19. avatar Jay in Florida says:

    The only gun I own and trust 101%. Is my Model 66 K frame. That out of 12 guns I own for CCW. 9 others are semi-autos in 380 to 10mm. I know those will go bang on the first shot 100% of the time. The others are 22s. Those can be hit or miss at any time.

  20. avatar Darkman says:

    If I can’t trust it I don’t own it. Every firearm I own may be used in a life or death situation. Not saying I live in fear of an attack but I plan for one just the same.

  21. avatar Bob999 says:

    Interesting reading the posts. I will add that if you do not wear out a part in your firearm at least once, like a recoil spring, perhaps you need to shoot more. Get to the range and shoot more. 🙂 Go on. You know you want to.

  22. avatar USMC Sgt. says:

    Just a note to the author, USMC does not wear unit patches on their BDU’s either this is 2 different units training or a joint USMC/USA training exercise.

    1. avatar Ogre says:

      Another note to the author: No Marine would ever think (much less say) “what next Sarge?” Marines always use the full rank title Sergeant.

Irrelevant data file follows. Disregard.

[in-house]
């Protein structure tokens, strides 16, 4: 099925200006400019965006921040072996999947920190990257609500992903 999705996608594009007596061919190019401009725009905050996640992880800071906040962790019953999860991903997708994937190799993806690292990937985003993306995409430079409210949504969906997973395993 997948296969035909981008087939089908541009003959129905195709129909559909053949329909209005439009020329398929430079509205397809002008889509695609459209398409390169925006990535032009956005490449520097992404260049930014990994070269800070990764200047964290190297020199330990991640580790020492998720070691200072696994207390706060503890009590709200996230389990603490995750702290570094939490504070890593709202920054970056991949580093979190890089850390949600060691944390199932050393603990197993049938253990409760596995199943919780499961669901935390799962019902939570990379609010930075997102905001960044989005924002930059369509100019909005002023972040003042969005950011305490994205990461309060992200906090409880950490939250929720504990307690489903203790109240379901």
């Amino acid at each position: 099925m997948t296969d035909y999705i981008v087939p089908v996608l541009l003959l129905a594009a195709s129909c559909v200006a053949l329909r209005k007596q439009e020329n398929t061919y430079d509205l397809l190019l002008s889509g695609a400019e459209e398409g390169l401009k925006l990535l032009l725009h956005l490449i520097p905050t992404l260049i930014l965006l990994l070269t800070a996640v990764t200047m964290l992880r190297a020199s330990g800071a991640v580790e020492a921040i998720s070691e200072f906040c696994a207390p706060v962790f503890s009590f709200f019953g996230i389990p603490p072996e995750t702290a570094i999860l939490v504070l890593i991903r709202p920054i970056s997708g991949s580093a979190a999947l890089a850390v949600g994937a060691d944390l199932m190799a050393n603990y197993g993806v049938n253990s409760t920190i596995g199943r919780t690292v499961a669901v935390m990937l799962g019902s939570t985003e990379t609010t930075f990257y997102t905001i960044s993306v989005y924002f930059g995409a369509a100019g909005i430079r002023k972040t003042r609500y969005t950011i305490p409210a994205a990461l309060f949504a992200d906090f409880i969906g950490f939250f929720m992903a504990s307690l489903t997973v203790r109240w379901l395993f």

23. Some schmuck paid $700 for a Mossberg 930 JM Pro Tactical Class. It failed to cycle at least once every ten rounds. He sold it on consignment to my local gun shop.
    A noob walks in and sees a bad ass autoloading shotgun listed at $449 in mint condition and plops the cash on the counter. Then the noob has the same issue with failures. Sends it back to Mossberg who fixes the well known barrel cant issue and now the gun runs perfectly even with target grade 7/8 ounce bird shot.
    Yeah. I trust my gun.

  24. avatar bob says:

    okay that’s how you limp-wrist a semiauto shotgun.

    next!

  25. avatar fteter says:

    I have a Bulgarian Makarov PM that I trust 120%. It’s my EDC. Originally picked it because it’s a proven design that only has about 9 moving parts. It’s lived up to the reputation. That being said, I do practice working through malfunctions under stress with all of my firearms.

  26. avatar Joatmon says:

    I have 3 carry pistols. Sig P220 with about 2K through it, no malfunctions. Sig P229 with about 5K through it, no malfunctions and it’s been back to Sig for a tune up since it’s older.